If you look around, you discover that we already have a score and more, of varying sizes, with the widest possible range of interests.

Among them we have Gateways, Logos, Herland, Linda's Bible Bookstore, the Literary Guillotine, Seeds of Change, the History Museum Shop, Mockingbird, and UCSC's Baytree, along with two excellently stocked general-interest stores, well established and nationally known for their public programs and quality of service. Year after year, some of the most famous writers in the country are drawn here by the reading programs offered at Bookshop Santa Cruz and Capitola Book Cafe.

If Borders comes in, the experience of numerous communities across the land tells us that some of these stores will have to yield. Unlike Crown, a Borders store is usually very attractive, very seductive. If one opens here, it will almost certainly succeed. Is this what we want? Should we welcome a corporate giant that will take over a pre-existing market and eliminate the competition? Do we want to witness the slow unraveling of five or six or seven local businesses? And if so, what will we gain in return?

More jobs? It sounds like a trade-off, if one store opens while others sooner or later will be forced to close.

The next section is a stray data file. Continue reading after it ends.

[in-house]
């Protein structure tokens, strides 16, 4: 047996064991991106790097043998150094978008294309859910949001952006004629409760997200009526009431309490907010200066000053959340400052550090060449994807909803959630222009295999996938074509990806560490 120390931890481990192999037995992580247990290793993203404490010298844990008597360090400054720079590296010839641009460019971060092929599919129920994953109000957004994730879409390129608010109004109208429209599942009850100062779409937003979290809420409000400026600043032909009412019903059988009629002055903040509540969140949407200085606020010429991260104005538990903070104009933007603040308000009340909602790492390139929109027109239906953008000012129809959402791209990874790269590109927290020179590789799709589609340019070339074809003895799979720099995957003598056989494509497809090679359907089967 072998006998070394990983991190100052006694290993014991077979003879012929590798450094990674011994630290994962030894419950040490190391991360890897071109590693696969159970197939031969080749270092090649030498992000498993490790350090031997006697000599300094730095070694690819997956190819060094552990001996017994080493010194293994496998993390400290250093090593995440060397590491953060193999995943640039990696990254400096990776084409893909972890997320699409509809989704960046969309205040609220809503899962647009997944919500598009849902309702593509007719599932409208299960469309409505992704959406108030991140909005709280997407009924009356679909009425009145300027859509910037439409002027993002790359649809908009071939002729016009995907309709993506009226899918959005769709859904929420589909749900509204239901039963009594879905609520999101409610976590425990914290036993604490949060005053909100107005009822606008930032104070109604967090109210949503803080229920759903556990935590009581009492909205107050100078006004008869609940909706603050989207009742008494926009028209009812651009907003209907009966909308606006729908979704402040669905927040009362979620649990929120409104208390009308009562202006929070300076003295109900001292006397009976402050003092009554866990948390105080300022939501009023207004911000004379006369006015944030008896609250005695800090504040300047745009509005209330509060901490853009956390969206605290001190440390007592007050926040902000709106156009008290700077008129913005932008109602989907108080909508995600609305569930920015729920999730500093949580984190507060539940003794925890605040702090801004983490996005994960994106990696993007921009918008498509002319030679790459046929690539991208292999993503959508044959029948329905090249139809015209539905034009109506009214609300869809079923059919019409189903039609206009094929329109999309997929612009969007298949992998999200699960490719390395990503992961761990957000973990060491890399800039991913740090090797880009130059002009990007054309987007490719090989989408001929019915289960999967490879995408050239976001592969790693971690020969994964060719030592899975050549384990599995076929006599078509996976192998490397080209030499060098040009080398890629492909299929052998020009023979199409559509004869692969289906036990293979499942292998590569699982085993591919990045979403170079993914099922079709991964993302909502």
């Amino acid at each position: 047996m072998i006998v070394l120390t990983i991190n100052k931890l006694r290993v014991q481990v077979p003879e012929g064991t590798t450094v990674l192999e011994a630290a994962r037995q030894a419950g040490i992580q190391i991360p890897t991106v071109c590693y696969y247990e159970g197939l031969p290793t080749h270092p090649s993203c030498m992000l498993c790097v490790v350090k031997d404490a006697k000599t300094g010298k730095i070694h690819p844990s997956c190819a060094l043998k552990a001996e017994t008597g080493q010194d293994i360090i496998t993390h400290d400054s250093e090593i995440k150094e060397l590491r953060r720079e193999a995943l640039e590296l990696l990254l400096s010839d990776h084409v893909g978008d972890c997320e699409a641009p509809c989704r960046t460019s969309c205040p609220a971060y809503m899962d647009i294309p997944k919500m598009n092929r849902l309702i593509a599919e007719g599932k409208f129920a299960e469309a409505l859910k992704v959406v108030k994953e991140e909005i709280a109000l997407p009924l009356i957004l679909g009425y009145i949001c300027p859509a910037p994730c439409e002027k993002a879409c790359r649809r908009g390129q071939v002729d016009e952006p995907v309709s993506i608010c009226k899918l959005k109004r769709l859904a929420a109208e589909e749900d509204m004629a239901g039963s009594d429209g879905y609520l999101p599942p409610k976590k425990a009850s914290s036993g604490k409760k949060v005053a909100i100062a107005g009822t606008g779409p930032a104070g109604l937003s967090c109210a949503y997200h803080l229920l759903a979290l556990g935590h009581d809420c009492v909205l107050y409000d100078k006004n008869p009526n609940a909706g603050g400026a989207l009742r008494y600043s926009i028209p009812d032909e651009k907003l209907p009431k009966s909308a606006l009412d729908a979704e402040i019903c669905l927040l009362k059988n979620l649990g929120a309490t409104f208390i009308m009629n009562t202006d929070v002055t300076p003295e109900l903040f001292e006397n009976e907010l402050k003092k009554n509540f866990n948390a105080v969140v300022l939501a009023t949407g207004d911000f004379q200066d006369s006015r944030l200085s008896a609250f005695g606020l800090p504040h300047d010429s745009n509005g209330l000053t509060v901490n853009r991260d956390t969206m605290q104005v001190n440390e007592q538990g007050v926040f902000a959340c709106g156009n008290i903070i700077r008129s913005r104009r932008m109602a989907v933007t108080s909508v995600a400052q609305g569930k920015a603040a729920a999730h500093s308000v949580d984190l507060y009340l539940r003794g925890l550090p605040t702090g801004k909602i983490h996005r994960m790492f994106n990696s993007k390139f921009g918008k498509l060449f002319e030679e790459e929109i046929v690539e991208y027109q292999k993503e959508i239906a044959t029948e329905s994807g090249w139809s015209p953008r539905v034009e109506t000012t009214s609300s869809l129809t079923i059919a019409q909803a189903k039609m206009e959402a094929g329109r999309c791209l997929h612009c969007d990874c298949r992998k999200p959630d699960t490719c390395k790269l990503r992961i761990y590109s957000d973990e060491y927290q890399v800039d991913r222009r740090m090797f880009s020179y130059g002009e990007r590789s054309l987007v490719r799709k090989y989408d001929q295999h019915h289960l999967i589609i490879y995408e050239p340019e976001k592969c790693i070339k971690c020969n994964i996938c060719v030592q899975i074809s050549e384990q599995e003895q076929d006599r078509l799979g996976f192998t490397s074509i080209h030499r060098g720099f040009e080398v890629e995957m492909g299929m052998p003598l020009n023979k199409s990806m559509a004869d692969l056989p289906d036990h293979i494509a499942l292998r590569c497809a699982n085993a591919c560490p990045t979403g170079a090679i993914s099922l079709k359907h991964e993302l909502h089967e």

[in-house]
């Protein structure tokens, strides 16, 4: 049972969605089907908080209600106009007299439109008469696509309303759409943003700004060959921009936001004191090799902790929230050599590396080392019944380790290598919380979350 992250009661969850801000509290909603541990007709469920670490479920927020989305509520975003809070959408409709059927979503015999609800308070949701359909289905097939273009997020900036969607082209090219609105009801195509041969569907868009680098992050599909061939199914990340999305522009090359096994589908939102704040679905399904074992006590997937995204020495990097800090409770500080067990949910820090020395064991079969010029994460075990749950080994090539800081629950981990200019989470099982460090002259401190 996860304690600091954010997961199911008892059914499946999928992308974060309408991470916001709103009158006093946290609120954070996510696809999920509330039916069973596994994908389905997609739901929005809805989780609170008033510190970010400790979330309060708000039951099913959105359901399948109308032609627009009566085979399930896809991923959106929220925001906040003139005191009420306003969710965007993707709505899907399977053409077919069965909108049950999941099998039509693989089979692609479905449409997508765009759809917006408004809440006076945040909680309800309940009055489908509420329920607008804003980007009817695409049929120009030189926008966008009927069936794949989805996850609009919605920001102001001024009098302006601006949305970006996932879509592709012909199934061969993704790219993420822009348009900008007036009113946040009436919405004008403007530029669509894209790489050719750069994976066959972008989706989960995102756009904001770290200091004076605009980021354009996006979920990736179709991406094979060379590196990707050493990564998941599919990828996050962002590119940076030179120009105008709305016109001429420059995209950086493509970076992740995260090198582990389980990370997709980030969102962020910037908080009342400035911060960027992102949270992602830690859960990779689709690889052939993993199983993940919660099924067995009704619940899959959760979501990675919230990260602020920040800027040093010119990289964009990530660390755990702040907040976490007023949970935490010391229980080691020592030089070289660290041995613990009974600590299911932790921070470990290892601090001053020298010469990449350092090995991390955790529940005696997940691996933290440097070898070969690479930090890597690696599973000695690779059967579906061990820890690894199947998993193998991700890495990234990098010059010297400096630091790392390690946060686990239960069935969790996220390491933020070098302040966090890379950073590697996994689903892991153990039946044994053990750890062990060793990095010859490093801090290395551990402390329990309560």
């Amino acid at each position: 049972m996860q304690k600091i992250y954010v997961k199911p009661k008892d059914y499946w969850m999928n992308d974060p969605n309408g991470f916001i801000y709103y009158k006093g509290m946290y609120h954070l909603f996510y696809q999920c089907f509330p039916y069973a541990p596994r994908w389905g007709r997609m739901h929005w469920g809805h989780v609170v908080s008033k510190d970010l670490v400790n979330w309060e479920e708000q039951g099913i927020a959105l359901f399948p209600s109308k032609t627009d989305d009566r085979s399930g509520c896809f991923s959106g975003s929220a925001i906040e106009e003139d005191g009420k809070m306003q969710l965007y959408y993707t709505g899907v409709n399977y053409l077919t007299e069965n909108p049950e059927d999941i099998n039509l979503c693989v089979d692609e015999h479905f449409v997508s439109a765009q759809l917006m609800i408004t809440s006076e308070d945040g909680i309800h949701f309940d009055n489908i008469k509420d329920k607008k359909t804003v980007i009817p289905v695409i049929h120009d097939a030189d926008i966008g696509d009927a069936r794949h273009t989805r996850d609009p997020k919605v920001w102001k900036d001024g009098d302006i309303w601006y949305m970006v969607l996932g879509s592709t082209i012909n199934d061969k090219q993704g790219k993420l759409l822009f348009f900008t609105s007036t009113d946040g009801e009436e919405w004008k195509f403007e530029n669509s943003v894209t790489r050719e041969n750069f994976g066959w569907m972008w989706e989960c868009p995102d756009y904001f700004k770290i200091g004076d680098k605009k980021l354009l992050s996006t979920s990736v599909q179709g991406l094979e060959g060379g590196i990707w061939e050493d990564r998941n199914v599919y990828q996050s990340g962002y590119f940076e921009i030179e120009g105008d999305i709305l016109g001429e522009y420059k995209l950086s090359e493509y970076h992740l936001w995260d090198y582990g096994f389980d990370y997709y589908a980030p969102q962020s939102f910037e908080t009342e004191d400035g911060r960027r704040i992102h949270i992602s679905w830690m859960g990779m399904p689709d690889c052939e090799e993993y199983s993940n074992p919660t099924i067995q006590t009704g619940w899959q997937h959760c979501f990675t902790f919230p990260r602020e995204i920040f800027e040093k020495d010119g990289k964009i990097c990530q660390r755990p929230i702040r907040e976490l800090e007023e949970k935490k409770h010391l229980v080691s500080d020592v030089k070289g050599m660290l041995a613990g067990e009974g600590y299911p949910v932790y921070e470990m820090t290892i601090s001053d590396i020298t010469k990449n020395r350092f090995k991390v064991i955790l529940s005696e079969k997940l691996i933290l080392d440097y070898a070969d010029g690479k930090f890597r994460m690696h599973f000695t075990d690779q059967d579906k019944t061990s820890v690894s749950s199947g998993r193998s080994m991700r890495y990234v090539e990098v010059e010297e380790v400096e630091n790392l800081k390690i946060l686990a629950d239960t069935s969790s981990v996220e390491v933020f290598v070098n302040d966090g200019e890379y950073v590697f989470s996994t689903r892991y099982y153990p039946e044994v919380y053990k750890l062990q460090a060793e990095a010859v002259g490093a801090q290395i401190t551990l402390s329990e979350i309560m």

Another deli-cafe with multiple coffee options? As it is, we are more than well supplied with cappuccino hangouts.

A megastore in the middle of Pacific Avenue? If we needed a new store, as they did in Lihu'e, it would be a different matter. But we don't. In the availability of books, magazines and periodicals we are already well served and have been for quite some time.

I hear people talking about doing what's best for the downtown business climate. Wouldn't it be a good investment to honor the years of effort and commitment by owners and managers who have already contributed so much to this town's cultural and literary life?


A Santa Cruz resident for 37 years, James D. Houston received a 1999 American Book Award from the Before Columbus Foundation for his most recent novel, The Last Paradise.

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From the September 1-8, 1999 issue of Metro Santa Cruz.